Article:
The DE was said to be "Trim but Deadly" and was classified as a major combat
vessel. There were few tasks DEs could not perform. They engaged shore batteries, suicide
manned torpedoes and suicide speed boats. They guarded minesweepers while they performed
their dangerous tasks. They even delivered personal mail to other fleet units, a highly
important morale function.
Do not envision a Destroyer
and think of a DE. Despite its battle strength, the DE was a small ship.
They varied from only 1140 to 1450 tons unloaded displacement, 300 tons more when fully
loaded, and only 290 to 308 feet in length. Complements ranged from 180 to 220
officers and men. They were vastly more maneuverable than destroyers and had a much
smaller turning circle. Also, they had the latest and best equipment in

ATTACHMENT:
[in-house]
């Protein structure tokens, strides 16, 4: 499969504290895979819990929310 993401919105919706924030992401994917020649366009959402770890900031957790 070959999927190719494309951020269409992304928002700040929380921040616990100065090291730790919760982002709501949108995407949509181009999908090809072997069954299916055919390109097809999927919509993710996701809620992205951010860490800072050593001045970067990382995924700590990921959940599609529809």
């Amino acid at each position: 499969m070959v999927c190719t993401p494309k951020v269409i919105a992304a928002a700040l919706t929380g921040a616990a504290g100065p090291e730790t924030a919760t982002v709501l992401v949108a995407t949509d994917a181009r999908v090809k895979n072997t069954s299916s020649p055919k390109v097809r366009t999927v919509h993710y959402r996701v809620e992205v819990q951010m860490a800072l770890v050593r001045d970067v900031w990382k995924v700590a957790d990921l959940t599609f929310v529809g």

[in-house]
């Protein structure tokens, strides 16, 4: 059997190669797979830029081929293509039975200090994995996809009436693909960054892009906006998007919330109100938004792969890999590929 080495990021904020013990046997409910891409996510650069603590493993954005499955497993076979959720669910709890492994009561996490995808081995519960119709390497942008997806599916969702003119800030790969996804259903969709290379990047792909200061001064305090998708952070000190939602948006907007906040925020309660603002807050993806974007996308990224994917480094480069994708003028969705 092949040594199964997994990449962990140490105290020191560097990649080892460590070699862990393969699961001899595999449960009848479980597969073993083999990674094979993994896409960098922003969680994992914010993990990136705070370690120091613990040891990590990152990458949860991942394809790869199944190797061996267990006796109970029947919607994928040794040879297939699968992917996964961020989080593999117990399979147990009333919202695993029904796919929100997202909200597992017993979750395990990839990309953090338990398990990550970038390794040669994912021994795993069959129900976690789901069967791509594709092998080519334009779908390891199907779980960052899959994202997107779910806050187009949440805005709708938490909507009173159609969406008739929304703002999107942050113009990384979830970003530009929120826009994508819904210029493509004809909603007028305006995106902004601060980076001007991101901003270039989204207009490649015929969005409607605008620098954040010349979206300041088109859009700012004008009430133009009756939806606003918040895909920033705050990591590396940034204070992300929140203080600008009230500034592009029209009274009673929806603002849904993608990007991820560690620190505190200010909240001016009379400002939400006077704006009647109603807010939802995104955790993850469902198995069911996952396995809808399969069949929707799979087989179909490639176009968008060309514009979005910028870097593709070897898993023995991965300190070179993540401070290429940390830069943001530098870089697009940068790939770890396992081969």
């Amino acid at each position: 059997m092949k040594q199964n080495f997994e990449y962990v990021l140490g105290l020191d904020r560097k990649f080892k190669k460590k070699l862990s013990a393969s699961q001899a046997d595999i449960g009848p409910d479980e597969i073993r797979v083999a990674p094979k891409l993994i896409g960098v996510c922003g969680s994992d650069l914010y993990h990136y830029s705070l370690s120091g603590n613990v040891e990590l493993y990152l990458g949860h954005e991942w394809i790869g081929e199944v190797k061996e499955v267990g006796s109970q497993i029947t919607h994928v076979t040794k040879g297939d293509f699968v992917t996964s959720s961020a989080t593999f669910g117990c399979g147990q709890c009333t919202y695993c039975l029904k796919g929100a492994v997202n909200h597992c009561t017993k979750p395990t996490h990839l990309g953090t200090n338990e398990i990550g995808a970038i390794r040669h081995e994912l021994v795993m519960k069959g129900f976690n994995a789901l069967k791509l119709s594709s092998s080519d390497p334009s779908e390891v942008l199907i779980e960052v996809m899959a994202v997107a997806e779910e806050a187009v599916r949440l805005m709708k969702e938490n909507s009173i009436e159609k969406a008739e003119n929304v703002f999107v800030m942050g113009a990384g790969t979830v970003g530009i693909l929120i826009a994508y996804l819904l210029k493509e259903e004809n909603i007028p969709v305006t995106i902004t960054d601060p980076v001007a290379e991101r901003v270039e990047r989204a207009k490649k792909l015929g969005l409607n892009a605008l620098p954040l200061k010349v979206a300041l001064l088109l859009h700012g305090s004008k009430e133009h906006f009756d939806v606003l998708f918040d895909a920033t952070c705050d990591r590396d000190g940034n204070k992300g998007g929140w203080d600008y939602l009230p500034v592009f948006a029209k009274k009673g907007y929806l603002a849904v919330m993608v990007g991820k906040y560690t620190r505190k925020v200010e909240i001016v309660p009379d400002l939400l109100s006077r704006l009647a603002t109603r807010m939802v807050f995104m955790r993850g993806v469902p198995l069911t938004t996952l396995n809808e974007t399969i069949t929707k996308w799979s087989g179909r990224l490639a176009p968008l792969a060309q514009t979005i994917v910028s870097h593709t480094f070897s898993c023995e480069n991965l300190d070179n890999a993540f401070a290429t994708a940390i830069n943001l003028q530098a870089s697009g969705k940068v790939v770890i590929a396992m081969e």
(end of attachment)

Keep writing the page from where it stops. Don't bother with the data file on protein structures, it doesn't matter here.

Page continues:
antisubmarine warfare and some were equiped with air search radar.
The destroyer escort played a major role in breaking the back of the
German and Japanese submarine fleets and, together with APDs, contributed heavily to the
defense against the Kamikaze corps. Read more about and see more photos on the History of the DE pages.
Ask a DE sailor about his time aboard and he will describe the
rough-and-tumble ride, rolling one minute and plunging the next, with waves crashing over
the forward guns. These sailors say they should have received both flight and sub
pay because they were in the air half the time, under the water the other half.
Come aboard to relive the memories or learn more about
life aboard a destroyer escort. These pages attempt to show all areas aboard the DE.
More photos will be added in the future.
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